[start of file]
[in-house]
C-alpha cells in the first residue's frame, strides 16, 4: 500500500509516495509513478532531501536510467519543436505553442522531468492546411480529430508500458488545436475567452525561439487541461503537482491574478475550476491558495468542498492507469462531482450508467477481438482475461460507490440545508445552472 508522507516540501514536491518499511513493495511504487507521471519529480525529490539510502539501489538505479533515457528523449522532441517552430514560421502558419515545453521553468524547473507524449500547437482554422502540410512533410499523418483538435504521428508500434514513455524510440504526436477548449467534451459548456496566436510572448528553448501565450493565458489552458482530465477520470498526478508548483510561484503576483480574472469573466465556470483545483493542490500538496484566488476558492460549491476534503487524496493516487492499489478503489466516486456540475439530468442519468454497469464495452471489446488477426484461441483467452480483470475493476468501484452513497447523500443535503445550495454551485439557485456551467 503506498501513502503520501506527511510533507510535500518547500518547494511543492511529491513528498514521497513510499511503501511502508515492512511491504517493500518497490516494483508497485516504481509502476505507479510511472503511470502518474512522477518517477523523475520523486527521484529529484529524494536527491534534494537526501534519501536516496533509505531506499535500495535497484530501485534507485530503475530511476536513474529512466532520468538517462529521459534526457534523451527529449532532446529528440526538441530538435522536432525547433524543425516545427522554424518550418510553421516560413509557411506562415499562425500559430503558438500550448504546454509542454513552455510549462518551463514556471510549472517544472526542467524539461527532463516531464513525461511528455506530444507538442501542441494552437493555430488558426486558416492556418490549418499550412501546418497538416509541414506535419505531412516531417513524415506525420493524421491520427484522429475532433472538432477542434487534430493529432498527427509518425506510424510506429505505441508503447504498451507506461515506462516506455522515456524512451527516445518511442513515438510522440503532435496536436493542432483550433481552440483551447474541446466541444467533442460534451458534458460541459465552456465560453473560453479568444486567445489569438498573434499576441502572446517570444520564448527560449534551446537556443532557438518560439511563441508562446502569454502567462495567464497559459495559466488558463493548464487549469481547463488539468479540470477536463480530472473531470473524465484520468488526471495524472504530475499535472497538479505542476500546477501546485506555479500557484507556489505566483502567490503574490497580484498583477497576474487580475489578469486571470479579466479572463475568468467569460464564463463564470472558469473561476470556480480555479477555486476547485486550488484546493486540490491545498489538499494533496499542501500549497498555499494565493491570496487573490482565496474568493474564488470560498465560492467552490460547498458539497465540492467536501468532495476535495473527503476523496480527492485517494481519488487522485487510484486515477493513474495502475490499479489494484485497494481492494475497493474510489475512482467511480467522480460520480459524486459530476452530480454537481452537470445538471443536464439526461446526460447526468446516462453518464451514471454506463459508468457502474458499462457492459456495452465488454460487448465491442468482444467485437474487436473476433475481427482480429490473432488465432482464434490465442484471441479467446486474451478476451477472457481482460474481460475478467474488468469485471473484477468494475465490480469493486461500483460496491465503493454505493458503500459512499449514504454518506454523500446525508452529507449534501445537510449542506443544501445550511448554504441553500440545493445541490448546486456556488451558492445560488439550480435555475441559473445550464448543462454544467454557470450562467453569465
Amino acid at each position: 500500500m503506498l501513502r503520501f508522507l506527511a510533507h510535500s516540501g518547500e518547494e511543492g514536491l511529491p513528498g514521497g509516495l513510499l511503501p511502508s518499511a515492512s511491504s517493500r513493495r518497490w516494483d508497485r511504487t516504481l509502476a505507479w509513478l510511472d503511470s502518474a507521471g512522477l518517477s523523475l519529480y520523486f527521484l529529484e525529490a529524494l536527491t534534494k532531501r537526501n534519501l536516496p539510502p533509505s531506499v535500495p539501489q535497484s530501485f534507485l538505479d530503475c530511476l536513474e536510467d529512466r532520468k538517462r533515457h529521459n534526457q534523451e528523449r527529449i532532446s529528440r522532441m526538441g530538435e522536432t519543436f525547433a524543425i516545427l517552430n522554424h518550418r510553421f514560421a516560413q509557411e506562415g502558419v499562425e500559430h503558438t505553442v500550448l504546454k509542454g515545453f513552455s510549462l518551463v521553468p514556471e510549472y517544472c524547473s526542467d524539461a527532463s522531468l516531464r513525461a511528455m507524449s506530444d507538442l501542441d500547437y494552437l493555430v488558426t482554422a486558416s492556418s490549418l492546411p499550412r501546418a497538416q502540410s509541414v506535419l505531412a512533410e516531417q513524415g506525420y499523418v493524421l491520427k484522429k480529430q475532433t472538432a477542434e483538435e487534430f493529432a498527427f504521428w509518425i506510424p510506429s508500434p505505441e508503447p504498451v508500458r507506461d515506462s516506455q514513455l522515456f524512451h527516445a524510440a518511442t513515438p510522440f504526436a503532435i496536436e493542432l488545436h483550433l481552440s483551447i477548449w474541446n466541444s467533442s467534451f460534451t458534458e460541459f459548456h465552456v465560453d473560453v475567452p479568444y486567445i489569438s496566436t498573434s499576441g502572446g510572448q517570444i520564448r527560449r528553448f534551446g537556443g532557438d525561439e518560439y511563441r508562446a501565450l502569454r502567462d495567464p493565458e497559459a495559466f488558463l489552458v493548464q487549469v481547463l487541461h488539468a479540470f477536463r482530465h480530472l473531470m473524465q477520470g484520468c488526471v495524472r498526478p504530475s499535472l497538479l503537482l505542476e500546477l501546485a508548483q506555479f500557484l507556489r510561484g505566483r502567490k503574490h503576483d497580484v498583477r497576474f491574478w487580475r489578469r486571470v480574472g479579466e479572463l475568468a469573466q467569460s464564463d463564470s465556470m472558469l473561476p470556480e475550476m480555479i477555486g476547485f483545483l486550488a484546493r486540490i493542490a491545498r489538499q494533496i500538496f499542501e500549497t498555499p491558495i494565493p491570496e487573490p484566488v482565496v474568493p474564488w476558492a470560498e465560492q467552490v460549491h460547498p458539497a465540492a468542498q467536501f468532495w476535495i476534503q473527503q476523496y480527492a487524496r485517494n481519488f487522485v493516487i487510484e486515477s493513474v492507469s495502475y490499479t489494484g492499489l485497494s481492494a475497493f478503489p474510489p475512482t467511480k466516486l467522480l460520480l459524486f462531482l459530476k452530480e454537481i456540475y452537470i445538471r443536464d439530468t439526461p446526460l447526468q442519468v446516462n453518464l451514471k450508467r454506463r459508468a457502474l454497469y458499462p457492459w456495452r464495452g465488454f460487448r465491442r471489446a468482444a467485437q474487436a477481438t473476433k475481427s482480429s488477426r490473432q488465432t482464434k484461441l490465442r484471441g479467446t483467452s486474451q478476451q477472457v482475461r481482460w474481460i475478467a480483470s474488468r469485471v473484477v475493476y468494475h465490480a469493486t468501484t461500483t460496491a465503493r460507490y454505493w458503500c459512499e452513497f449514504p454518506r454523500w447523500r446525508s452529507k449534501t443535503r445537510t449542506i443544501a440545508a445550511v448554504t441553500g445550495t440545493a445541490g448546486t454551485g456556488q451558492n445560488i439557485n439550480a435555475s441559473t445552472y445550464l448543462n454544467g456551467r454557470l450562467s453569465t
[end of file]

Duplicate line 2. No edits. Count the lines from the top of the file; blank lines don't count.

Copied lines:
C-alpha cells in the first residue's frame, strides 16, 4: 500500500509516495509513478532531501536510467519543436505553442522531468492546411480529430508500458488545436475567452525561439487541461503537482491574478475550476491558495468542498492507469462531482450508467477481438482475461460507490440545508445552472 508522507516540501514536491518499511513493495511504487507521471519529480525529490539510502539501489538505479533515457528523449522532441517552430514560421502558419515545453521553468524547473507524449500547437482554422502540410512533410499523418483538435504521428508500434514513455524510440504526436477548449467534451459548456496566436510572448528553448501565450493565458489552458482530465477520470498526478508548483510561484503576483480574472469573466465556470483545483493542490500538496484566488476558492460549491476534503487524496493516487492499489478503489466516486456540475439530468442519468454497469464495452471489446488477426484461441483467452480483470475493476468501484452513497447523500443535503445550495454551485439557485456551467 503506498501513502503520501506527511510533507510535500518547500518547494511543492511529491513528498514521497513510499511503501511502508515492512511491504517493500518497490516494483508497485516504481509502476505507479510511472503511470502518474512522477518517477523523475520523486527521484529529484529524494536527491534534494537526501534519501536516496533509505531506499535500495535497484530501485534507485530503475530511476536513474529512466532520468538517462529521459534526457534523451527529449532532446529528440526538441530538435522536432525547433524543425516545427522554424518550418510553421516560413509557411506562415499562425500559430503558438500550448504546454509542454513552455510549462518551463514556471510549472517544472526542467524539461527532463516531464513525461511528455506530444507538442501542441494552437493555430488558426486558416492556418490549418499550412501546418497538416509541414506535419505531412516531417513524415506525420493524421491520427484522429475532433472538432477542434487534430493529432498527427509518425506510424510506429505505441508503447504498451507506461515506462516506455522515456524512451527516445518511442513515438510522440503532435496536436493542432483550433481552440483551447474541446466541444467533442460534451458534458460541459465552456465560453473560453479568444486567445489569438498573434499576441502572446517570444520564448527560449534551446537556443532557438518560439511563441508562446502569454502567462495567464497559459495559466488558463493548464487549469481547463488539468479540470477536463480530472473531470473524465484520468488526471495524472504530475499535472497538479505542476500546477501546485506555479500557484507556489505566483502567490503574490497580484498583477497576474487580475489578469486571470479579466479572463475568468467569460464564463463564470472558469473561476470556480480555479477555486476547485486550488484546493486540490491545498489538499494533496499542501500549497498555499494565493491570496487573490482565496474568493474564488470560498465560492467552490460547498458539497465540492467536501468532495476535495473527503476523496480527492485517494481519488487522485487510484486515477493513474495502475490499479489494484485497494481492494475497493474510489475512482467511480467522480460520480459524486459530476452530480454537481452537470445538471443536464439526461446526460447526468446516462453518464451514471454506463459508468457502474458499462457492459456495452465488454460487448465491442468482444467485437474487436473476433475481427482480429490473432488465432482464434490465442484471441479467446486474451478476451477472457481482460474481460475478467474488468469485471473484477468494475465490480469493486461500483460496491465503493454505493458503500459512499449514504454518506454523500446525508452529507449534501445537510449542506443544501445550511448554504441553500440545493445541490448546486456556488451558492445560488439550480435555475441559473445550464448543462454544467454557470450562467453569465